• Problems with another organ that cause gut inflammation or spasm as a complication

What to do if your dog is losing weight

If a dog has diarrhea and loses weight, it's important to visit the vet. This is because the problem is no longer 'simple' and home remedies are unlikely to help. The other side of the coin is that what you do at home could potentially make things worse, rather than better. 

Sensible options to nurse the dog along are to put them on a bland diet. Take them off their regular food (unless advised otherwise by a vet) and offer easy-to-digest morsels such as boiled chicken, turkey, or white fish meat, bulked up with plain carbohydrates such as boiled white rice. These options are gentle on the gut and can give it a chance to heal. 

It is also helpful to feed little and often. Go back to feeding like you did when they were a pup; divide their daily food allowance into four to six smaller meals. This means each meal is gentler on the stomach, giving it less work to do. 

If the dog is already on a bland diet, you may wish to trial a hypoallergenic diet. There are many misunderstandings about hypoallergenic foods, and it's important to know that they are not all equal. The savvy owner reads the label and understands the implications of the ingredients. Ideally, look for a food with as few ingredients as possible (because the more ingredients there are, the more scope there is for it to trigger a food allergy). Do some homework first and write a list of all the different meats the dog has eaten in the past (e.g., chicken, beef, lamb, etc). Then, seek out a food that contains a novel protein source (i.e., one the dog has never eaten before, such as venison, duck, or salmon). 

Another good idea is to mix a dog-friendly probiotic with the food. This gives the gut a head start in booting out the bad bugs and helping the good guys to set up home once again. Be sure to use a dog probiotic rather than your favorite breakfast probiotic drink, since the bugs in a human gut are different to our four-legged friends.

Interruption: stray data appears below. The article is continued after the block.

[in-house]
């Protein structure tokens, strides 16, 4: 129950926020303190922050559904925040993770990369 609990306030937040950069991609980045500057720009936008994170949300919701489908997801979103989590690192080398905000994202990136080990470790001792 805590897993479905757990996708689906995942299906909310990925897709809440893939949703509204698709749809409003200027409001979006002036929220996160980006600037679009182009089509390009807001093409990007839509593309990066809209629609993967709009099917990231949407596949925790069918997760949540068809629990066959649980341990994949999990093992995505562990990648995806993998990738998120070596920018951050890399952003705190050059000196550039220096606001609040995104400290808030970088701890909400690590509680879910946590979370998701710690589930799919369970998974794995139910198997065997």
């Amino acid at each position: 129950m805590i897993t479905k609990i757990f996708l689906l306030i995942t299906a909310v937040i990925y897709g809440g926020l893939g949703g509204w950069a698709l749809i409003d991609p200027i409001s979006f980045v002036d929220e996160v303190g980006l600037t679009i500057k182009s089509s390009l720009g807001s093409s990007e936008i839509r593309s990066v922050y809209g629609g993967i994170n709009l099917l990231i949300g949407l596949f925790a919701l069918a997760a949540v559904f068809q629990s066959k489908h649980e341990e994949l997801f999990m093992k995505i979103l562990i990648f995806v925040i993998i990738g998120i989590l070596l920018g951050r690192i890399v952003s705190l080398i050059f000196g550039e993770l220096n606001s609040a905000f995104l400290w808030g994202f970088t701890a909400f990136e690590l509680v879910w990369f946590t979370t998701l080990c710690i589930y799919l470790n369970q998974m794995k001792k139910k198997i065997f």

Oh, and make sure the dog's deworming is up to date. 

With all that said, it is important to visit the vet. Diarrhea that causes adog weight loss can be hard to clear up and may require prescription medications. Also, do remember that diarrhea is just a symptom, and not a diagnosis in it's own right. This means the vet may need to run tests to check out things like liver or pancreatic function and seek out a problem for which the diarrhea is the symptom. The good news is that treating this problem should stop thedog weight loss.

 

Read more about diarrhea in dogs

About the author


    Pippa Elliott
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    Pippa is a veterinary surgeon working in companion animal practice near London. She is also a freelance copywriter and developmental editor for a publisher producing veterinary textbooks. Pippa is the proud guardian of a naughty puggle dog, called Pogs, and a laidback bearded dragon, called Gravos. When not working with animals or walking the dog, Pippa is a keen sewist and makes all her own clothes, attempts to keep fit, and loves visiting places of historical interest…especially those with a connection to animals.